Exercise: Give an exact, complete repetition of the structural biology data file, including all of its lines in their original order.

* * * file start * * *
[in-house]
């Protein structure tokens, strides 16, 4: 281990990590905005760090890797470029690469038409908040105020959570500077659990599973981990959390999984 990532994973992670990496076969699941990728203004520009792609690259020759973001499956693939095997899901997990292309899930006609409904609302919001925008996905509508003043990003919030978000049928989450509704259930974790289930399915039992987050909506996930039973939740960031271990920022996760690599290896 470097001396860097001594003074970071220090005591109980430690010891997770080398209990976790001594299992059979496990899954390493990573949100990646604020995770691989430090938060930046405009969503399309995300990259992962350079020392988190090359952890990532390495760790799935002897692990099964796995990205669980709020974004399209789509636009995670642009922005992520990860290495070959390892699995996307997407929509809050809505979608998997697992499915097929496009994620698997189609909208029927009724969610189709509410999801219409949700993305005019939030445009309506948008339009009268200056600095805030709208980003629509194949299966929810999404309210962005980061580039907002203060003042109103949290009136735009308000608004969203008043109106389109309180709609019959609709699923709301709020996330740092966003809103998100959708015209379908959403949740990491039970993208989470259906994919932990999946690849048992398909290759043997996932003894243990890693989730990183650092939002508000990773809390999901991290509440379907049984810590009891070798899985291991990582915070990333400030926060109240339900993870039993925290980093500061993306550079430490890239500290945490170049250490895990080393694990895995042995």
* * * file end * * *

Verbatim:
[in-house]
């Protein structure tokens, strides 16, 4: 281990990590905005760090890797470029690469038409908040105020959570500077659990599973981990959390999984 990532994973992670990496076969699941990728203004520009792609690259020759973001499956693939095997899901997990292309899930006609409904609302919001925008996905509508003043990003919030978000049928989450509704259930974790289930399915039992987050909506996930039973939740960031271990920022996760690599290896 470097001396860097001594003074970071220090005591109980430690010891997770080398209990976790001594299992059979496990899954390493990573949100990646604020995770691989430090938060930046405009969503399309995300990259992962350079020392988190090359952890990532390495760790799935002897692990099964796995990205669980709020974004399209789509636009995670642009922005992520990860290495070959390892699995996307997407929509809050809505979608998997697992499915097929496009994620698997189609909208029927009724969610189709509410999801219409949700993305005019939030445009309506948008339009009268200056600095805030709208980003629509194949299966929810999404309210962005980061580039907002203060003042109103949290009136735009308000608004969203008043109106389109309180709609019959609709699923709301709020996330740092966003809103998100959708015209379908959403949740990491039970993208989470259906994919932990999946690849048992398909290759043997996932003894243990890693989730990183650092939002508000990773809390999901991290509440379907049984810590009891070798899985291991990582915070990333400030926060109240339900993870039993925290980093500061993306550079430490890239500290945490170049250490895990080393694990895995042995």